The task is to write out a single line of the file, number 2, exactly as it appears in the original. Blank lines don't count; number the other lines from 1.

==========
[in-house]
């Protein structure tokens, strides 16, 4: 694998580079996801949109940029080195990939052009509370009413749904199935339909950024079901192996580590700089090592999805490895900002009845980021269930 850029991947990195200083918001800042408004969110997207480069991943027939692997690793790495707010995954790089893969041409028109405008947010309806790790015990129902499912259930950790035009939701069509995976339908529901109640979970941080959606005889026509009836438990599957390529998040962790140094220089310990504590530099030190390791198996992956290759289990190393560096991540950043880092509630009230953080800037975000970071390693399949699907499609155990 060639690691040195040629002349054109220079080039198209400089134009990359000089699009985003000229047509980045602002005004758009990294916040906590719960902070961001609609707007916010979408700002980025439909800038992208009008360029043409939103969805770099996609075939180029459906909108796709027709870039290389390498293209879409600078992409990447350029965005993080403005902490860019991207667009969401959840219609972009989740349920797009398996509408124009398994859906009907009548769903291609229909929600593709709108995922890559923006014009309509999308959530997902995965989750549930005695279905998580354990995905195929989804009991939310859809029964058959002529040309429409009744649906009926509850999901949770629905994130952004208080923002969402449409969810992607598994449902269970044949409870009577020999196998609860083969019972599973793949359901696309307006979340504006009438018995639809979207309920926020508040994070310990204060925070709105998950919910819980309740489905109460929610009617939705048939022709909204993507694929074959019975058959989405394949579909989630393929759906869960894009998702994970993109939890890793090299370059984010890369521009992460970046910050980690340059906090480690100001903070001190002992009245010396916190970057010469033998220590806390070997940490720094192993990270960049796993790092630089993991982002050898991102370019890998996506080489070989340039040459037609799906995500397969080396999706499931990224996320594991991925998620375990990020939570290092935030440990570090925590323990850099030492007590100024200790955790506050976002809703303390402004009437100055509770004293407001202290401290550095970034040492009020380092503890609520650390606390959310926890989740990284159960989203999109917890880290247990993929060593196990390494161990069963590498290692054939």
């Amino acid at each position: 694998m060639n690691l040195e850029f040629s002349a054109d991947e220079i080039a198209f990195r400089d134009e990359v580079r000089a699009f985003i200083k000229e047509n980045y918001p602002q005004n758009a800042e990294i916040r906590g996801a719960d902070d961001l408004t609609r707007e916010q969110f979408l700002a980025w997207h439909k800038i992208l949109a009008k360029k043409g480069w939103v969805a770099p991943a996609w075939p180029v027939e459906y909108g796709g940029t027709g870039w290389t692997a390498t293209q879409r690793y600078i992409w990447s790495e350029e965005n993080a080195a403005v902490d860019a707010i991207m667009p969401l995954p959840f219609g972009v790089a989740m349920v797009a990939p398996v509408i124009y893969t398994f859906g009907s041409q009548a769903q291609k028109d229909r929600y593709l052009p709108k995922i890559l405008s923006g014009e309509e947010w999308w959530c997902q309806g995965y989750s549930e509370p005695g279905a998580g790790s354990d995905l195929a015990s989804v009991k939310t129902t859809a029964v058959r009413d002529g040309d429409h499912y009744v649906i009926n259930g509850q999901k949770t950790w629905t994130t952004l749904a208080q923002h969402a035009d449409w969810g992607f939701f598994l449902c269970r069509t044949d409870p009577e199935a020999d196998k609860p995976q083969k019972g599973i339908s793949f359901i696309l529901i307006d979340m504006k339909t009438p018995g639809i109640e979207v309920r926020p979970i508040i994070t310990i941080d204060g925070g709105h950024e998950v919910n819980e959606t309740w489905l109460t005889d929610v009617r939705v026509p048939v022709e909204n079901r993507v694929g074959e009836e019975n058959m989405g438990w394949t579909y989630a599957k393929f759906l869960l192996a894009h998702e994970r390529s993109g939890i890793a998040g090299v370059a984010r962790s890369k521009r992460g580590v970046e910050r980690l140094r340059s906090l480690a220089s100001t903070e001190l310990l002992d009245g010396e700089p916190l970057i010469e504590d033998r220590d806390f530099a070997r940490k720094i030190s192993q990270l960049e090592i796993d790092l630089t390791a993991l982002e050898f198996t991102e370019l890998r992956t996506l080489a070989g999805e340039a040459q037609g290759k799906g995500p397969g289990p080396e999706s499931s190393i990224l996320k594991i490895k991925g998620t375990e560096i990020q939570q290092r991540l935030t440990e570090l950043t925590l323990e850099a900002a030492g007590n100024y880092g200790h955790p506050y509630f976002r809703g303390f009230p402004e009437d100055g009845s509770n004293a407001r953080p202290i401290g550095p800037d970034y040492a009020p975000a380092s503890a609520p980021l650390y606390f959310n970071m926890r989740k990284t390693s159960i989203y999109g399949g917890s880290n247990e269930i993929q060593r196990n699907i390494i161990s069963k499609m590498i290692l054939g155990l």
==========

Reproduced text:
């Protein structure tokens, strides 16, 4: 694998580079996801949109940029080195990939052009509370009413749904199935339909950024079901192996580590700089090592999805490895900002009845980021269930 850029991947990195200083918001800042408004969110997207480069991943027939692997690793790495707010995954790089893969041409028109405008947010309806790790015990129902499912259930950790035009939701069509995976339908529901109640979970941080959606005889026509009836438990599957390529998040962790140094220089310990504590530099030190390791198996992956290759289990190393560096991540950043880092509630009230953080800037975000970071390693399949699907499609155990 060639690691040195040629002349054109220079080039198209400089134009990359000089699009985003000229047509980045602002005004758009990294916040906590719960902070961001609609707007916010979408700002980025439909800038992208009008360029043409939103969805770099996609075939180029459906909108796709027709870039290389390498293209879409600078992409990447350029965005993080403005902490860019991207667009969401959840219609972009989740349920797009398996509408124009398994859906009907009548769903291609229909929600593709709108995922890559923006014009309509999308959530997902995965989750549930005695279905998580354990995905195929989804009991939310859809029964058959002529040309429409009744649906009926509850999901949770629905994130952004208080923002969402449409969810992607598994449902269970044949409870009577020999196998609860083969019972599973793949359901696309307006979340504006009438018995639809979207309920926020508040994070310990204060925070709105998950919910819980309740489905109460929610009617939705048939022709909204993507694929074959019975058959989405394949579909989630393929759906869960894009998702994970993109939890890793090299370059984010890369521009992460970046910050980690340059906090480690100001903070001190002992009245010396916190970057010469033998220590806390070997940490720094192993990270960049796993790092630089993991982002050898991102370019890998996506080489070989340039040459037609799906995500397969080396999706499931990224996320594991991925998620375990990020939570290092935030440990570090925590323990850099030492007590100024200790955790506050976002809703303390402004009437100055509770004293407001202290401290550095970034040492009020380092503890609520650390606390959310926890989740990284159960989203999109917890880290247990993929060593196990390494161990069963590498290692054939």